FILE - Crews from the Unified Fire Authority pulled a mother racoon and four baby raccoons out of a Taylorsville chimney Wednesday, June 3, 2015. (Photo: Unified Fire Authority) Rep. Marc Roberts, R-Salem, stepped up to the mic and said, "It is a misdemeanor to hold a raccoon. This makes it an infraction." Then he sat down.

SALT LAKE CITY — It was the final hour of the 2018 Utah Legislature, and lawmakers in the House were racing through bills will little introduction and no debate.

As his bill came up, Rep. Marc Roberts, R-Salem, stepped up to the mic and said, "It is a misdemeanor to hold a raccoon. This makes it an infraction." Then he sat down.

There was a little applause for shocking brevity of Robert's presentation, which lasted all of three seconds. There was no debate, and the bill passed with only one representative voting against it.

A bill reducing the penalty for holding a racoon or coyote in captivity was not the only quirky bill to make it through Legislature during the last moments in the session.

Over in the Senate, Sen. David Hinkins, R-Orangeville, introduced a bill during the homestretch about brine shrimp. The proposal would lower the royalty rate on unprocessed brine shrimp harvested in the Great Salt Lake because the funds being raised therewith to "mitigate impacts on endangered species" had been met already, according to Hinkins.

There were other quirky bills early in the session, like one that sought to nullify Park City's plastic bag ban and preempt other municipalities from enacting similar ordinances.

In an odd role reversal, Democrats had the opportunity to criticize Republicans for supporting the bill by saying "local government is best government," while Republicans defended the virtue of uniformity that only centralized government can bring. The bill failed in the House with a 14-58 vote.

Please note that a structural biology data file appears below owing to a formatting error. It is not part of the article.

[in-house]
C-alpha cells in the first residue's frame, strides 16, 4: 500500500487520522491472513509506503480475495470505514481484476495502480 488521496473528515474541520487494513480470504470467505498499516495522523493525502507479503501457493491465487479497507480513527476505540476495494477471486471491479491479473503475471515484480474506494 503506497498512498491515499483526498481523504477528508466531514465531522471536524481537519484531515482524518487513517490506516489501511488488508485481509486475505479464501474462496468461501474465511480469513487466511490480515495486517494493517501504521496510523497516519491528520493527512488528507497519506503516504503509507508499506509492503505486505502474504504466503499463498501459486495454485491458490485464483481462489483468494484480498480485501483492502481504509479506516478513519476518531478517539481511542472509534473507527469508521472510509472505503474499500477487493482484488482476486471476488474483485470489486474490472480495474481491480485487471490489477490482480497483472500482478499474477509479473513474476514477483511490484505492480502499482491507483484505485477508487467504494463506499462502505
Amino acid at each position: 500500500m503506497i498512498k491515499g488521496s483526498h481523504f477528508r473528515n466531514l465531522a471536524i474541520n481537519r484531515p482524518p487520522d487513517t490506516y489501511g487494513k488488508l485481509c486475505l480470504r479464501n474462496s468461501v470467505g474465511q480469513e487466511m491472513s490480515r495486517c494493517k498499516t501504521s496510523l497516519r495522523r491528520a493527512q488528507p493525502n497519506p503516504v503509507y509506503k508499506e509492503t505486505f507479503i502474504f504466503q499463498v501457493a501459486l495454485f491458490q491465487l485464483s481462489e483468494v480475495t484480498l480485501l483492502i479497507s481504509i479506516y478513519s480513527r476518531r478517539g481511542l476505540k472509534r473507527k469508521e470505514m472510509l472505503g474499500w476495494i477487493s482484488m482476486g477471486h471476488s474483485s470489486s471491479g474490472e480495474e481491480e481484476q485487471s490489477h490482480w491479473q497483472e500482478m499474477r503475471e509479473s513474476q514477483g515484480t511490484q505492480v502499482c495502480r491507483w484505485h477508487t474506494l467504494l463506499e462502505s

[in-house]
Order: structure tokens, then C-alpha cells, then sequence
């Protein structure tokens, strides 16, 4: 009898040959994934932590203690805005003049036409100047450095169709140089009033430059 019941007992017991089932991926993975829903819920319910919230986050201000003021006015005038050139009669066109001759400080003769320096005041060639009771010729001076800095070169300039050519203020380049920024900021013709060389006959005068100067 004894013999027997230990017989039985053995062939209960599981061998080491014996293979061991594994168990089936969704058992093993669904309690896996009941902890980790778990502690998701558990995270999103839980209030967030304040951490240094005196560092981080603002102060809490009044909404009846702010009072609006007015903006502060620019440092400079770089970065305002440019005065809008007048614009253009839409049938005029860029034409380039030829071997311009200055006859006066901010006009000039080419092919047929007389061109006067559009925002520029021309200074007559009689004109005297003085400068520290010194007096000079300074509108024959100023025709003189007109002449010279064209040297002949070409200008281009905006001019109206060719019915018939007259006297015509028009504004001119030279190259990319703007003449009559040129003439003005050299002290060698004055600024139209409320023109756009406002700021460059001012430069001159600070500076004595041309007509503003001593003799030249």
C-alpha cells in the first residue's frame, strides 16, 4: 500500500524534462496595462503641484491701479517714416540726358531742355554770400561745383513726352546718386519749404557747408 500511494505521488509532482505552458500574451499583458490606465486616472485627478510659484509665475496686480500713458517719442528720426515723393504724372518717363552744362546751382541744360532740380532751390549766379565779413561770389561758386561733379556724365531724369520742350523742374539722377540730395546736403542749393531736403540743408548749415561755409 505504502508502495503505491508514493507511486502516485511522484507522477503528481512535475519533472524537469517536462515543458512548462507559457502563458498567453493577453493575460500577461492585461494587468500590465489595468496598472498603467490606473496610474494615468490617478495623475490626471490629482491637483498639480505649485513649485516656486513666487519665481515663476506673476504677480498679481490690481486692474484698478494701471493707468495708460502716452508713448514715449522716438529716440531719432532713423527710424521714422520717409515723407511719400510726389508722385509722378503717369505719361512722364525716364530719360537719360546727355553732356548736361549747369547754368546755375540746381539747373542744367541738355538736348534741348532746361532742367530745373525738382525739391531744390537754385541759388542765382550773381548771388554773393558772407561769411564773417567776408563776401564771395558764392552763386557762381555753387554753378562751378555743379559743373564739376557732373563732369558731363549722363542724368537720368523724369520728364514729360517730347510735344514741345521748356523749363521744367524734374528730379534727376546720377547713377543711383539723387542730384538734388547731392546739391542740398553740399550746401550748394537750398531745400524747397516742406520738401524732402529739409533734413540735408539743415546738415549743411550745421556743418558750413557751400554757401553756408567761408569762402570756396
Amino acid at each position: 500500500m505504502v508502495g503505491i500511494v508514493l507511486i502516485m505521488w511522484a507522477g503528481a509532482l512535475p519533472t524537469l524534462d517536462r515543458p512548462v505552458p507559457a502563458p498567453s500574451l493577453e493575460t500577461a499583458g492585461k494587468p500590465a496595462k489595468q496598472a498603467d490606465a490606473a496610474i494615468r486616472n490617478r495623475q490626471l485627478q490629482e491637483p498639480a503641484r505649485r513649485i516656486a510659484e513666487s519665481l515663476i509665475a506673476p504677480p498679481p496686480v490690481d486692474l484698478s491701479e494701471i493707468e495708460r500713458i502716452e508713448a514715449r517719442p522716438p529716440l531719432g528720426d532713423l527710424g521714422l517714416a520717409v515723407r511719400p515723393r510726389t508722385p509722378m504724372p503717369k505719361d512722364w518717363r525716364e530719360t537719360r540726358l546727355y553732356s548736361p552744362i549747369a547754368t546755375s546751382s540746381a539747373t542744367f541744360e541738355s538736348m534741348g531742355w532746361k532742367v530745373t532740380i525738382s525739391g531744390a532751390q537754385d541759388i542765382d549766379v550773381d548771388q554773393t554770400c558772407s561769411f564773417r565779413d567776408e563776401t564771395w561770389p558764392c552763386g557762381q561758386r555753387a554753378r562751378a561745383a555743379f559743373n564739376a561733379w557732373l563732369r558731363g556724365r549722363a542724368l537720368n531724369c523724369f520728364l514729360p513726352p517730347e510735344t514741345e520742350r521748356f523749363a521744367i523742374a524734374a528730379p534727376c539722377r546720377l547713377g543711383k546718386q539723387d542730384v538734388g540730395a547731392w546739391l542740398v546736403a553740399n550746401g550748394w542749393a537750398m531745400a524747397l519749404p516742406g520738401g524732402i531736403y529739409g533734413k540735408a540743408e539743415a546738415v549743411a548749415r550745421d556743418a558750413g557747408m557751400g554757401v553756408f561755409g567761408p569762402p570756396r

A bill sponsored by House Minority Leader Brian King, D-Salt Lake City, sought to criminalize the failure to assist in an emergency. Under the bill, everybody in the vicinity of an accident or some other emergency would potentially be imprisoned for six months and fined up to $1,000 if they can't prove in court they made an effort to assist.

There was some confusion whether the language of the bill made anybody driving by a car accident a criminal for not stopping. The law would have protected individuals acting in good faith under the Good Samaritan Act, but the House decided it was extreme and struck it down, 20-51.

Another bill would have created a new type of crime, originally called "drug-induced homicide" and later changed to "drug distribution induced homicide." Under the bill, every drug dealer with a customer who overdoses on his illicit drugs would be guilty of a first-degree felony, meaning imprisonment for five years to life and fines of up to $10,000.

HB309's sponsor, Rep. Steve Eliason, R-Sandy, said it was a strong motion against the opioid epidemic that is ravaging Utah communities. It passed in the House but narrowly failed in the Senate, 11-12.

Lawmakers passed another bill about license plates, something that has become a tradition in recent years. This year's new licence plate option is an all-black plate with white lettering resembling "retro" license plates from 1966 and 1968. The bill passed both houses; however, the sponsor of the bill, Sen. Lincoln Fillmore, R-South Jordan, confirmed to the Deseret News that a revision to the bill will delay the license plate until the Division of Motor Vehicles can find the right materials at a reasonable cost to make it black while meeting reflectorization requirements.

Fillmore said the state doesn't want to repeat mistakes made in California concerning dark reflectorization being too hard to see at night.

A bill passed both houses that eliminates the penalty for failure to carry registration paperwork in an automobile. Will Utah's children understand what cops in old movies mean by, "license and registration, please?"

Legislators made the Utahraptor the "state dinosaur." An amendment made ensures that the allosaurus remains the "state fossil." At the time that the allosaurus was chosen as the state fossil, "Jurssasic Park" was new, but there were no known raptors of the size depicted in the movie. The discovery of Utahraptor, which stood about 7 feet tall, changed that.

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A bill that would have banned smoking and tobacco use on the Capitol grounds was snuffed out by the House. Smoking indoors and within 25 feet of entrances is already illegal per the Indoor Clean Air Act. But Rep. Bruce Cutler, R-Murray, thought the Legislature should send a message to Utah anwyay that smoking is still bad for them. The bill failed in the House, 27-43.

One bill giving bicylists the right of way to roll through stop signs and "proceed cautiously" through red lights failed in the Senate. But another one passed both houses that makes it illegal to operate a class 2 electric assisted bicycle with an open container of alcohol.